NEW DELHI: The Department of Telecommunications (DoT) has given up hopes of recovering dues worth almost Rs 6,000 crore, including penalties and interest, from debt-laden carrier Aircel, which is struggling to sell assets and repay debt as part of the bankruptcy protection process.
Senior officials in the department say they don’t expect the company, dragged by a debt of Rs 19,000 crore just to financial lenders, to be in a position to repay even a part of the money it owes to its creditors, any time soon. The telco, owned by Malaysia’s Maxis, owes roughly Rs 50,000 crore to all types of creditors, including financial and operational.
“We have submitted our statement of claims to the interim resolution professional (IRP)… but it will take at least 2-3 years for the complete process which includes determining how much can they pay up and to who all, even after the cash comes,” said a senior official.
As things stand, the government has laid out its dues of Rs 6,666 crore, which the Indian arm of the Malaysia’s Maxis Communications has to pay. Of this, Rs 722 crore of one-time spectrum charge (OTSC) is covered by bank guarantees while the remaining amount including spectrum usage charge, license fee, interest and penalties is not covered by bank guarantees.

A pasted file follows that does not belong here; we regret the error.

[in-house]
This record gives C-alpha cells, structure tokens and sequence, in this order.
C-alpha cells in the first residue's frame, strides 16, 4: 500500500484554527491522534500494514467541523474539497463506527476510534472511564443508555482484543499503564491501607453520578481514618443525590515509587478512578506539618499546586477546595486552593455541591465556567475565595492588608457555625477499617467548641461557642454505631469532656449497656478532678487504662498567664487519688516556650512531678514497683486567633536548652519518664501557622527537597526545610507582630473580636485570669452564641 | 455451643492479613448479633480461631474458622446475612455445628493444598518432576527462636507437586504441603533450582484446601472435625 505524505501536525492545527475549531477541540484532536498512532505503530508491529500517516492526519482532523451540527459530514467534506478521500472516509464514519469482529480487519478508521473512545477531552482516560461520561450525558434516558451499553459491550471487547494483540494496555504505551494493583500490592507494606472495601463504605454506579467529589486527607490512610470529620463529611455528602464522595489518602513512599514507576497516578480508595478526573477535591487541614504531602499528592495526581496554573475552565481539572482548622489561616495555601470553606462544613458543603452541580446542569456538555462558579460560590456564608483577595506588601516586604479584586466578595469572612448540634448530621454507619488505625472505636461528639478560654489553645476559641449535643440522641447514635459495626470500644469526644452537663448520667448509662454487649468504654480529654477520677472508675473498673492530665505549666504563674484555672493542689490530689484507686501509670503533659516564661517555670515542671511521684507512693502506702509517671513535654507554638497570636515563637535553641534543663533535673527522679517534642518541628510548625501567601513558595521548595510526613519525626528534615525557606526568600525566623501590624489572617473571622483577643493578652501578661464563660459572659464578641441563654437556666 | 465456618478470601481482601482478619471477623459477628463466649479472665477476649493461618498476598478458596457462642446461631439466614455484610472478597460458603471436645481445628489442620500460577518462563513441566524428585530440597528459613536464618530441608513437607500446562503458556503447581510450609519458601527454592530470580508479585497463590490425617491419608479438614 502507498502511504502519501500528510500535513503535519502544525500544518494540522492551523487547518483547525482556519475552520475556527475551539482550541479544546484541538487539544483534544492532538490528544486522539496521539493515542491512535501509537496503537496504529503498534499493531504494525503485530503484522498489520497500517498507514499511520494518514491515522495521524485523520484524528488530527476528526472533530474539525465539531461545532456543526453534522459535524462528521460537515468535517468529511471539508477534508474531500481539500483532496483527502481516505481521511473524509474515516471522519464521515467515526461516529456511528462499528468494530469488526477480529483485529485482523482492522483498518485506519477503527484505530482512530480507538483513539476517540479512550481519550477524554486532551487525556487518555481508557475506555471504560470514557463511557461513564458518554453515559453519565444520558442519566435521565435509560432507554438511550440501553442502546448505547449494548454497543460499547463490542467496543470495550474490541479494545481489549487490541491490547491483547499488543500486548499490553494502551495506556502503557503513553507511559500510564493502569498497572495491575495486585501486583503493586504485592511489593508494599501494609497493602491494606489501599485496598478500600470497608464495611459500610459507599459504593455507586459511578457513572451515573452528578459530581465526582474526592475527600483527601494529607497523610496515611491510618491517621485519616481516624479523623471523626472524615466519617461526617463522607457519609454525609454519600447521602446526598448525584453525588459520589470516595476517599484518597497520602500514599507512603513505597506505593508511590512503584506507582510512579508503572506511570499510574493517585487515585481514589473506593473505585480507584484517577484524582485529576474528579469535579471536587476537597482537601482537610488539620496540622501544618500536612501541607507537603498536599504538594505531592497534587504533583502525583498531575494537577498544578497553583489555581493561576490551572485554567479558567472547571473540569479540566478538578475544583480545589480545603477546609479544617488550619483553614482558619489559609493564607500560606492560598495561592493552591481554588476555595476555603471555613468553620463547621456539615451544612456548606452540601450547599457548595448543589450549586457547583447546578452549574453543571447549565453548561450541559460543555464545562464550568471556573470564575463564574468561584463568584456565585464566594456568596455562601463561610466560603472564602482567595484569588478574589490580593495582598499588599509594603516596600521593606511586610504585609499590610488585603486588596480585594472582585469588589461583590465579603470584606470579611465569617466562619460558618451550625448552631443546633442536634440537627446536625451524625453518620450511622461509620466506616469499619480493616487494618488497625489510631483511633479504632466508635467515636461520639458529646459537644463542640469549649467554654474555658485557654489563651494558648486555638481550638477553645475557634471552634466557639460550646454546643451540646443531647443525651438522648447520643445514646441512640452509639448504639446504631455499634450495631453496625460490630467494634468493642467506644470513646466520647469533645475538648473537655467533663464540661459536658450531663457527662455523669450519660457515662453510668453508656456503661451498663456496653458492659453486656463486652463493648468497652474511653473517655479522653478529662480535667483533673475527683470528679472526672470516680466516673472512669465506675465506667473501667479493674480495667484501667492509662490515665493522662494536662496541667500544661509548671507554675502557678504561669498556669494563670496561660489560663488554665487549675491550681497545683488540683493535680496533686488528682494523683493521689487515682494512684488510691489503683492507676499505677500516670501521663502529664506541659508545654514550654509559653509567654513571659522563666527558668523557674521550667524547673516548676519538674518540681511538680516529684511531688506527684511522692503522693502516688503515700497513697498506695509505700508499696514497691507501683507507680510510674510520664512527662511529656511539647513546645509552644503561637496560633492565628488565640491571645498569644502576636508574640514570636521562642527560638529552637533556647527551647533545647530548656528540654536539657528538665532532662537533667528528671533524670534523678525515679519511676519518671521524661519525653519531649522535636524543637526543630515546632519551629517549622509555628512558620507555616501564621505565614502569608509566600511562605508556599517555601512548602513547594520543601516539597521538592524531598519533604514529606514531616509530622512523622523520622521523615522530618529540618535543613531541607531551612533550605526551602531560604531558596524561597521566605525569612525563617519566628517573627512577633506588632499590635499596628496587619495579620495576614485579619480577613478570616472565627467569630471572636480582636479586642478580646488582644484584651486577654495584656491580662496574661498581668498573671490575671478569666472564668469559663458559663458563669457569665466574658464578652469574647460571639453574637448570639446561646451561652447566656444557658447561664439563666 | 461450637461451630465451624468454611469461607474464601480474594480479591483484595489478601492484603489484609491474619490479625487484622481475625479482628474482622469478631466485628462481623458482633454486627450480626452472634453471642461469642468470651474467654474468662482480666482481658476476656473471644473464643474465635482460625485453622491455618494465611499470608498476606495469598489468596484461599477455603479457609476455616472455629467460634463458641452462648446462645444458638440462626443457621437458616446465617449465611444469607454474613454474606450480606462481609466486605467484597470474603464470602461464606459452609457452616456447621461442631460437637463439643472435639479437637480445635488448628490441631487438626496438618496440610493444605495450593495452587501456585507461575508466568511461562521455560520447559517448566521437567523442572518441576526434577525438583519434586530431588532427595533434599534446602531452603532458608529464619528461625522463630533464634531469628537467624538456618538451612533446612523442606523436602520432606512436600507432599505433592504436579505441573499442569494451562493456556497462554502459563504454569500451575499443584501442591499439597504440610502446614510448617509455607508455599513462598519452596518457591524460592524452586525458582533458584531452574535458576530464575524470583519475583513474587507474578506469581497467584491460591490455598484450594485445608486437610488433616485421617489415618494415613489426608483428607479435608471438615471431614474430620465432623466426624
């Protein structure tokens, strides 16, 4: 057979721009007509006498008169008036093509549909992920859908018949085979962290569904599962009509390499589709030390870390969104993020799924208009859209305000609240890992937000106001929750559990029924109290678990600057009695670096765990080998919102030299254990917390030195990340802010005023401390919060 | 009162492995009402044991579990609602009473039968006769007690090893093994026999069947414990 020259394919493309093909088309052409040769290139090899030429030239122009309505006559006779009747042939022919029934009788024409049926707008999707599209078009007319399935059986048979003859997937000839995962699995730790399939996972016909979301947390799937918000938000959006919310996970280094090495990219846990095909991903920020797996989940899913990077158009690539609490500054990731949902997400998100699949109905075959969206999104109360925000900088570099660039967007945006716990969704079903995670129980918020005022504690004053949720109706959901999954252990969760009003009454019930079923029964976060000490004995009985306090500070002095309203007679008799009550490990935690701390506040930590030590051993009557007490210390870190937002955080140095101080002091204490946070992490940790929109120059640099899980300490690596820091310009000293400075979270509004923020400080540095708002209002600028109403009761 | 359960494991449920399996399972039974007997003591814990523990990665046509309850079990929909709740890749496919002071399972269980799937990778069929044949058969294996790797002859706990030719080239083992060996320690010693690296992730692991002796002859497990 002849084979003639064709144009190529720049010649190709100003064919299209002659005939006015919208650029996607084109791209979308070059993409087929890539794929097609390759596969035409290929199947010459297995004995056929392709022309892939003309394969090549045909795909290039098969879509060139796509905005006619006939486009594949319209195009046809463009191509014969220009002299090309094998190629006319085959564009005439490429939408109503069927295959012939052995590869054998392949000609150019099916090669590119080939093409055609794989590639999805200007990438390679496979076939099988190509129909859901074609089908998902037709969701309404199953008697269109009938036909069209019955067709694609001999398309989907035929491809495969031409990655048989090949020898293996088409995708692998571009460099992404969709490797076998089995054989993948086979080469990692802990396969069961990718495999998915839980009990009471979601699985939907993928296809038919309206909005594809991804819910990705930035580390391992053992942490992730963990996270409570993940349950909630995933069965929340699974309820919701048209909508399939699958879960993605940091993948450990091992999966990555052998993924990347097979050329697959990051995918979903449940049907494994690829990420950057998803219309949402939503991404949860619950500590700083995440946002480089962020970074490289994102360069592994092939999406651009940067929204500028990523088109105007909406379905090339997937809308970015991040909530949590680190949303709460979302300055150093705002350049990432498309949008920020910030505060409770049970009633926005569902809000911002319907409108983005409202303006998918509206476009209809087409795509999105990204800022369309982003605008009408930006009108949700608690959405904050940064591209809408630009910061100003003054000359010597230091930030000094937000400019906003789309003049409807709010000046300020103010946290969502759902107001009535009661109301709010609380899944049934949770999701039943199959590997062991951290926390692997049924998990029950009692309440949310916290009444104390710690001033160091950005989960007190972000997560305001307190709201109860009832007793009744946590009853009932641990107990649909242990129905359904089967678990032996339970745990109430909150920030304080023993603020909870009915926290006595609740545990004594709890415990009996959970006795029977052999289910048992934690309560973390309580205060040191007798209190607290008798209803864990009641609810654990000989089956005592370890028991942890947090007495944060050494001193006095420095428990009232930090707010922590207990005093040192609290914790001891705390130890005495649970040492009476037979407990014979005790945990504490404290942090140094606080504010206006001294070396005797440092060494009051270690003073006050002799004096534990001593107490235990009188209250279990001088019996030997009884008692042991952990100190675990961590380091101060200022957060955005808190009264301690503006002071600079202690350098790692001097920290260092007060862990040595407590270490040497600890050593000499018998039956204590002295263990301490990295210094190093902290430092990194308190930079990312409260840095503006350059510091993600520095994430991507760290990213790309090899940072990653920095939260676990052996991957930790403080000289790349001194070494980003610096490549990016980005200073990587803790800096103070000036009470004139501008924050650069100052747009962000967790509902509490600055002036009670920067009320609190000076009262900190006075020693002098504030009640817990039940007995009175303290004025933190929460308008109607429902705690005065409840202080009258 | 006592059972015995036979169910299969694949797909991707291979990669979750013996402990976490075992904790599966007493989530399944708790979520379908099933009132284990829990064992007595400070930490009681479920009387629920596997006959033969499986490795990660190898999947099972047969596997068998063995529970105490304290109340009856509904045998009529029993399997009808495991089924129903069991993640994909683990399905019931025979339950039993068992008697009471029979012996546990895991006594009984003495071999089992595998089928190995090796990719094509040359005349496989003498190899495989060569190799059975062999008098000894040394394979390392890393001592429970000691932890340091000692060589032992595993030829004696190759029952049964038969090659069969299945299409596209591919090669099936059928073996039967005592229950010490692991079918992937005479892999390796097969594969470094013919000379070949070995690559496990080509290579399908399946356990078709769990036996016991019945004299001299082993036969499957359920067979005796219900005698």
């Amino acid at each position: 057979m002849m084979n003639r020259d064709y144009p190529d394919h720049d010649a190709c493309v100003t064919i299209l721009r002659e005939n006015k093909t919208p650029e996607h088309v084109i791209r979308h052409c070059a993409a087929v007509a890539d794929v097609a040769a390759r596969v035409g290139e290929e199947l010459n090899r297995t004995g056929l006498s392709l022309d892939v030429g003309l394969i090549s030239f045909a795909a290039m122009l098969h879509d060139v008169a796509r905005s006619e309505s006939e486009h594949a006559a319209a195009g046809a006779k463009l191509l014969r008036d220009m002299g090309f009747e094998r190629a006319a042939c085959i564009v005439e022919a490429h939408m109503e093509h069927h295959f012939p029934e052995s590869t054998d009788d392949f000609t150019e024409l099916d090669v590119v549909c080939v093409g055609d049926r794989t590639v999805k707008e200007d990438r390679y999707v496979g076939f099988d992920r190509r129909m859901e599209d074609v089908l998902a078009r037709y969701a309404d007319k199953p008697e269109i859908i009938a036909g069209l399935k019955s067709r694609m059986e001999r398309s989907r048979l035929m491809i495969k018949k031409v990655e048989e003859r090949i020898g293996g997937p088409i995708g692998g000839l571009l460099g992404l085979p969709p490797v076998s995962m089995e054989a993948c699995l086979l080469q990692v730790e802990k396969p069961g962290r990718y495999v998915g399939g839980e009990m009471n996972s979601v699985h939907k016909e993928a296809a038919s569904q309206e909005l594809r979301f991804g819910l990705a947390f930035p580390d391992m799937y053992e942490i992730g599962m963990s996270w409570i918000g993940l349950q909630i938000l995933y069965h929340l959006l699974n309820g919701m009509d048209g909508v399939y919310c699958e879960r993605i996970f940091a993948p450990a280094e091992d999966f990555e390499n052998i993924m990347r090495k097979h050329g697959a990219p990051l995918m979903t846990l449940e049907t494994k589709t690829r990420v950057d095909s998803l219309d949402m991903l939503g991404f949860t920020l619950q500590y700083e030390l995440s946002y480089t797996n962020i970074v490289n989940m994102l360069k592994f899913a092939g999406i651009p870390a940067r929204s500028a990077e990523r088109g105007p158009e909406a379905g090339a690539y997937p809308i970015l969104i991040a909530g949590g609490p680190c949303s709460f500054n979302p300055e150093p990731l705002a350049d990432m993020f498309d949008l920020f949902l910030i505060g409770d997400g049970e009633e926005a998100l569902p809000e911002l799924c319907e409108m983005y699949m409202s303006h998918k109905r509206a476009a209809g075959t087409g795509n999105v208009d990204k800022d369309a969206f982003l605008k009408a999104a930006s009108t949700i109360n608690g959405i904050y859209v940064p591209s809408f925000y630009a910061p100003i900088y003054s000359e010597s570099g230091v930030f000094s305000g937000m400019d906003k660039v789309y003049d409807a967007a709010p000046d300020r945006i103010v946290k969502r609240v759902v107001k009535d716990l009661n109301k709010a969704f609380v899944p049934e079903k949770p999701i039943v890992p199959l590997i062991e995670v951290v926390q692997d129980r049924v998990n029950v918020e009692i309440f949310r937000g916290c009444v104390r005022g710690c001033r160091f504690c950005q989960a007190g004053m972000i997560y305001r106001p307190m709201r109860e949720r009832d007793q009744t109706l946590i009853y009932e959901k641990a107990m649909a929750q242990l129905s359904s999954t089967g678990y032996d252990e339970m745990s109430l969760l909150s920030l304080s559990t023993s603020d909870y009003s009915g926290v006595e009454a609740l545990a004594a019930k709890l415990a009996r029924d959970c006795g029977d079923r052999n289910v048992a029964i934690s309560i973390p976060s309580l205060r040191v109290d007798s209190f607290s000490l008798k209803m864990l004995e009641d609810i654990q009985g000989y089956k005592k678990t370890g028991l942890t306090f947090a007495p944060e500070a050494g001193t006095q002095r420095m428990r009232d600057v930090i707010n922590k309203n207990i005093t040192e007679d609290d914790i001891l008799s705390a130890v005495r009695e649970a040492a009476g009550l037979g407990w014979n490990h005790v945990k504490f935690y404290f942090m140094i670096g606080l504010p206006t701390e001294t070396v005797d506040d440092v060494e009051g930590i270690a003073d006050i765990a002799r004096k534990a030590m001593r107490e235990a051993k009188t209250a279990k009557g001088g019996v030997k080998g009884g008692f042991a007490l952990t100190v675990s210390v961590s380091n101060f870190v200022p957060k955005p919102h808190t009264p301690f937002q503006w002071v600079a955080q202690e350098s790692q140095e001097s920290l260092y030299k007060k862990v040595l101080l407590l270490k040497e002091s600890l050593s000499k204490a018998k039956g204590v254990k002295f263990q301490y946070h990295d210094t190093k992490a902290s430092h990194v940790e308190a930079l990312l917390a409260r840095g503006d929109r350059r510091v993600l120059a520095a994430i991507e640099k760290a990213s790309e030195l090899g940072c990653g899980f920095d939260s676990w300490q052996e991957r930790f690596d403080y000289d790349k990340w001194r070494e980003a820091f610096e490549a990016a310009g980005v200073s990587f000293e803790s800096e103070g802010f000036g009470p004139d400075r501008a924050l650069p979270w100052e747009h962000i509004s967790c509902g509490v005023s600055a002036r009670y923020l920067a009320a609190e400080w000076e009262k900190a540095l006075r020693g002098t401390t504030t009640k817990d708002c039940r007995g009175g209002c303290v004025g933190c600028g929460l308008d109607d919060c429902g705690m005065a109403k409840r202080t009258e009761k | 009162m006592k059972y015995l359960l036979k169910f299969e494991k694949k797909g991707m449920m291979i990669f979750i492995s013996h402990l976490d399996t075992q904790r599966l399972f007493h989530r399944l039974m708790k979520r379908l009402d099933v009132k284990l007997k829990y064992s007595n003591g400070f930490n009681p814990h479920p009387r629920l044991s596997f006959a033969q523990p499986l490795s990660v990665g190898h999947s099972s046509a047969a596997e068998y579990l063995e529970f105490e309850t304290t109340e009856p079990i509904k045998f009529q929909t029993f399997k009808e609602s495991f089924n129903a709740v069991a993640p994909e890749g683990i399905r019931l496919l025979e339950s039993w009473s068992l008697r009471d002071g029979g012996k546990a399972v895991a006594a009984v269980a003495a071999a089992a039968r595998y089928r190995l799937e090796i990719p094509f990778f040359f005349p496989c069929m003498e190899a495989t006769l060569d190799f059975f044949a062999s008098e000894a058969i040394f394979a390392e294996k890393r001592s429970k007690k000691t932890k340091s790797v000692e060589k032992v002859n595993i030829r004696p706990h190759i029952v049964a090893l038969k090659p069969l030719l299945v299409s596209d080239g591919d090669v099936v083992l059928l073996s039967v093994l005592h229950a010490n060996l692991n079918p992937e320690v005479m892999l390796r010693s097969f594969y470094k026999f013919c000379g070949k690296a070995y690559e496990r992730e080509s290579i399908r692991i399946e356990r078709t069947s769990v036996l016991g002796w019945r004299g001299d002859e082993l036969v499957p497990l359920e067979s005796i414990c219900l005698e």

OTSC dues have been challenged by the telco in the Supreme Court, and a decision is pending.
“The company will not come back. It (dues) will simply go into our books and their (creditors including banks) books,” the official said. The carrier is being run by an IRP — Vijayakumar Iyer from Deloitte — who is trying to find ways to sell parts of the company as a going concern.
At the last meeting of the committee of creditors (CoC) of the telco and its two units — Dishnet Wireless and Aircel Cellular — of which DoT is a part, the IRP warned that the bankrupt company needed an immediate cash infusion of Rs 200 crore to maintain its infrastructure and pay salaries for some of its businesses and assets to be sold in order to repay at least some of the debt.
The IRP is learnt to have said that some parties have placed bids for some of the telco’s assets, but warned that by the time they fructify into a sale, their value will erode because of lack of maintenance, and hence the need for an urgent cash infusion.
Insiders expect the company’s enterprise business to be put on the block first.
The bankruptcy court, while admitting the pleas of Aircel and its two units for insolvency back in March, had noted that the enterprise business, along with the company’s spectrum, towers, fibre and other assets worth Rs 32,000 crore, could help revive the carrier.